Transit Grants:

Department of Labor's Certification Process

T-RCED-00-157: Published: Apr 25, 2000. Publicly Released: Apr 25, 2000.

Additional Materials:


John H. Anderson, Jr
(202) 512-8024


Office of Public Affairs
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Pursuant to a congressional request, GAO discussed its preliminary observations on the timeliness of the Department of Labor's (DOL) certification process for transit grants, focusing on: (1) DOL's process for issuing certifications for grant applications; (2) how DOL defines and calculates how long it takes to issue certifications; and (3) the trends and factors affecting the length of DOL's certification process.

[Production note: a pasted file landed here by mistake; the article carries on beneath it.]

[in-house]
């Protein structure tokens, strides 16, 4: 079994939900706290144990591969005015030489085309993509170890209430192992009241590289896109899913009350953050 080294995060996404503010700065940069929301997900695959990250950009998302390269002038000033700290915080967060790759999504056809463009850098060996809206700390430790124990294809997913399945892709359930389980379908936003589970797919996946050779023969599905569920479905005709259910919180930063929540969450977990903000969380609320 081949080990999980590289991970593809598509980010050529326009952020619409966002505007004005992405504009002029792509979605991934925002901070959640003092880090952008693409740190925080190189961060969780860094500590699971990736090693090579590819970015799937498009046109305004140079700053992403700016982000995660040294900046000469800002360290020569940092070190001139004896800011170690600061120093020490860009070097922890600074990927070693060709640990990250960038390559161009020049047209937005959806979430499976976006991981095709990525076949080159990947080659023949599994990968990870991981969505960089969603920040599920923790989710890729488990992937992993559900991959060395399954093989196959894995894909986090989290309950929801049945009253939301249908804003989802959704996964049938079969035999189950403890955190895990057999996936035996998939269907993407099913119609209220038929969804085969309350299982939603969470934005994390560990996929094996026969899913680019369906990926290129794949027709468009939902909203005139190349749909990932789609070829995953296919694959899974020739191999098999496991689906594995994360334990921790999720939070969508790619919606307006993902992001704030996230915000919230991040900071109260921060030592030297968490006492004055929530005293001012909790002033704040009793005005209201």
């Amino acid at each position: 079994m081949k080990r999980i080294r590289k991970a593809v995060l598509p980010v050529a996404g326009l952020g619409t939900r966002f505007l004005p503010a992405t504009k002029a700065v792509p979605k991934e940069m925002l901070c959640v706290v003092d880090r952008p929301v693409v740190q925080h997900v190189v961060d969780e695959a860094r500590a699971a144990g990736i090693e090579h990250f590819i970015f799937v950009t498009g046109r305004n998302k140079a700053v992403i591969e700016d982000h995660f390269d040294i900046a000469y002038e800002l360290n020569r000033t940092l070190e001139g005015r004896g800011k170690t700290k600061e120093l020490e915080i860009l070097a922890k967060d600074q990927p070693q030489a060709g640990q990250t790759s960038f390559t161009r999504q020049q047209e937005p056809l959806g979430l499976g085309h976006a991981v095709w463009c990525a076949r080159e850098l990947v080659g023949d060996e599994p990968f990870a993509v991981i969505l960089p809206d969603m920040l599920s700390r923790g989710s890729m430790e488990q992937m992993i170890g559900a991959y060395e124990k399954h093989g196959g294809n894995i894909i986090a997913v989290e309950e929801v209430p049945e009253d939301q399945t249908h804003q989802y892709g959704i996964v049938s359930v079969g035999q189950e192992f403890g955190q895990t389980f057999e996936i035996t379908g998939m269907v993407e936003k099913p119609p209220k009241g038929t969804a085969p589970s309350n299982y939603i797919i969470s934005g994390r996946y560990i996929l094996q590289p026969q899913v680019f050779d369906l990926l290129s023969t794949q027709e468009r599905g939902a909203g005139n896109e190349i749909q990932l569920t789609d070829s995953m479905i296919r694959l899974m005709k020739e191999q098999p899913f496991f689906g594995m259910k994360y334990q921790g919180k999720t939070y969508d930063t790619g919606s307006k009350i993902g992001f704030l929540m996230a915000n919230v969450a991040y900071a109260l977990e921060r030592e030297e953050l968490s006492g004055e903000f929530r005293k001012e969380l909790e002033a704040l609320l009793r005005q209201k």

GAO noted that: (1) DOL's certification process begins when the Federal Transit Administration (FTA) forwards a grant application to DOL; (2) DOL reviews the application for completeness; (3) if it is incomplete, DOL notifies FTA, requests the missing information, and suspends further processing; (4) if the application is complete, DOL recommends the employee protection terms and conditions that will apply to the grant and in most cases sends them to both the relevant labor unions and the grant applicant for review; (5) this is when DOL's 60-day clock starts; (6) the unions or the grant applicant can file any objections it may have with DOL, which then rules on them; (7) if DOL decides the objections are not valid, it will issue a certification based on its recommended terms and conditions; (8) if DOL determines an objection is valid, the parties are provided additional time to resolve their differences; (9) DOL's certification process allows fast tracking for applications that do not require union referral; (10) about 25 percent of the applications submitted from October 1996 through January 2000 were fast tracked and terms and conditions did not need to be referred to unions for review; (11) on average, DOL was able to issue a certification in 4 to 8 days if the terms and conditions did not need to be referred to any union for review; (12) overall, DOL has met its 60-day processing goal for 98 percent of the applications processed since January 1996; (13) however, the 60-day processing time does not include the time from DOL's initial receipt of an application until DOL refers labor protection terms and conditions to the applicable parties; (14) other trends and factors that could affect DOL's overall certification time are the increasing percentage of suspended grant applications, the fluctuation of applicant objections determined to be valid, and DOL's unwillingness to issue interim certifications when parties are unable to reach agreement within 60 days after DOL recommends terms and conditions; and (15) in general, DOL's timeliness depends on whether an application was complete and whether any of the parties object to the terms and conditions recommended by DOL.

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